As Ryan bounded to the other side of the kitchen, terrified of the tiny insect, I doubled over laughing. It was so typical of the goofy and often whiny Ryan. Preppy, middle class, white kid who refused to wear anything but American Eagle clothes.
If you had told me then that eight years later that same gentle giant would be spending his days driving around on tuk-tuks, working to rescue young men from the Cambodia sex slave trade while eating bugs as a daily snack, I would’ve said you were crazy.
My actions may not influence the whole world, but I have the power to affect someone, maybe even a few someones.
“You lie down. You sing. You dance. You give me chocolate cake. Now sleep!”
I watch as my mother subjects herself to the every whim of the four-year-old in front of her. The tiny waif girl stands with a hand on each miniscule hip, pretending to scowl authoritatively at my lovely mother, who meanwhile is grinning ear-to-ear at this tiny dictator.
I once asked her why. Why do kids love it so much?
She said the key to understanding children is acknowledging that they feel irrevocably small or helpless. It’s quite often a constant emotion. So, giving them any grain of power will bring untold delight.
It communicates to them that what they do matters.
My volunteering has almost always been comprised of fairly mundane tasks: data entry, cleaning, watching children, etc. Yet some experiences have felt inexplicably more meaningful than others. Some days I went home wondering why I bothered while others I found myself smiling on the drive home, feeling like I had been part of something amazing.
Why? The tasks didn’t necessarily change, why did my sense of experience? These two stepswill help any nonprofit or business answer that confounding question.
The best token of gratitude I've ever received was a "thank you pineapple." Her name was Wilma.
Most of us say thank you for common courtesies like holding the elevator and passing the salt. We send thank you cards afters after birthdays. Typically they're perfunctory and predictable. But a thank you can mean much more.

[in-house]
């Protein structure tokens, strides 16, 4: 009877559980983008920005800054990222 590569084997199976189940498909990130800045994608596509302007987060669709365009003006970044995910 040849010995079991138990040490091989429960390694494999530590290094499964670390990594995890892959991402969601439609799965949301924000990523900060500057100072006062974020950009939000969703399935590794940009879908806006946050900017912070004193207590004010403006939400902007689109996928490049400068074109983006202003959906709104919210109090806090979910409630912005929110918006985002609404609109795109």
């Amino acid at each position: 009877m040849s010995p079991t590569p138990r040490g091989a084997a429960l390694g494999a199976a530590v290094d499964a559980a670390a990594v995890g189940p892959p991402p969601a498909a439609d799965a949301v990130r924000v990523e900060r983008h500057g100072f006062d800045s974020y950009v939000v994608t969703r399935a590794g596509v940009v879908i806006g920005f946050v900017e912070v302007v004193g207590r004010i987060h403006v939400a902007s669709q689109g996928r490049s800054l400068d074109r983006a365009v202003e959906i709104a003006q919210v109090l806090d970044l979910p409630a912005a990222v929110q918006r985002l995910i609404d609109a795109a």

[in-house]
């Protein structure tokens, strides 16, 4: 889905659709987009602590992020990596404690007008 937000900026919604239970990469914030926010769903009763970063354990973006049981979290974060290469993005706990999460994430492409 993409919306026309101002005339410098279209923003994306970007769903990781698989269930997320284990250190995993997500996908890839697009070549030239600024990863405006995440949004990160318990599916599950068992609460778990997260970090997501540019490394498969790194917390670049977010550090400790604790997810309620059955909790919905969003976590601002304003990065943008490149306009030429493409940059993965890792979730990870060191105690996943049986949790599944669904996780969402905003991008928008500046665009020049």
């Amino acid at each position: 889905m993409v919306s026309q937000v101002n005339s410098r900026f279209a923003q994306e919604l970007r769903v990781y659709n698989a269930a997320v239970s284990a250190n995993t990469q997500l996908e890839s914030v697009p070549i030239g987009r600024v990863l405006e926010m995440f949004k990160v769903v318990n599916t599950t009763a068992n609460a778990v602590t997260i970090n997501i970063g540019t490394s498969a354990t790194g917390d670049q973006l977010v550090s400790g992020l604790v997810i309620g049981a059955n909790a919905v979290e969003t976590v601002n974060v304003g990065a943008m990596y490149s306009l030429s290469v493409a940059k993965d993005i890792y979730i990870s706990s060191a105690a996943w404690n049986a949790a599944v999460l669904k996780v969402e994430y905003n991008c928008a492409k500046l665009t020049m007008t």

Collective sigh across the room. I've heard the exasperation time and time again as volunteer coordinators sigh and even throw up their hands when the question of how to manage the (M) generation (18 to 34-years-old) comes up.
We often get a bad rap from older generations. The more-biased ones scoff that we are a tech-obsessed, scarf wearing, coffee snob group that has lost all sense of character and meaning.
Yet ironically, Millennials contain an intense desire for meaning and dream of being apart of something they believe in.
“You’re doing this really hard thing. You’re up on this pedestal; I can’t interact with you, so I’m not even going to try.”
Pedestals may be fancy, but they’re incredibly lonely. Pedestals make the people giving care believe that they have to live up to this “Hero” status. So they don’t share their needs; which in turn cuts them off from support and resources.
Lastly, pedestals isolate the rest of us as well. Williams said the “hero myth” makes the rest us who want to help in smaller ways, believe that we have nothing to offer.
“Who can be the hero? The good looking, really well thought of individual, who is killing themselves to do it.”
Here's 3 steps to getting people off pedestals and into supportive community.
What happens when raising money doesn't fix the problem?
That was Tate Williams's (U.S. Field Director of Global Orphan Project) question. What he believed would be a relatively simple aid project, quickly became much murkier when he realized 3rd problems couldn't be fixed with cash.
"We lived 'Toxic Charity' we lived 'When Helping Hurts.' We did it the wrong way first. Everyone must come to the place of realizing that we are not the savior, money is not the fix, and the community itself has to be the ones to care for themselves.”
One foggy morning while the sun had hardly risen, I was taking my 10 and complaining to one of my favorite regulars Don. Don was a prestigious professor at a nearby college and was used to kids whining, so he took mine in patient stride.
I told him that I believed what I was doing was demeaning and pointless. That it was just coffee, and what was the point of it all? It really didn’t make any kind of real difference, it just didn’t matter. He let me have my moan, while thoughtfully considering his cigarette. Finally, he met my eye.
“Anna,” he said slowly, “everyday you make people happy. You make them feel seen, and valued. That is no small thing.”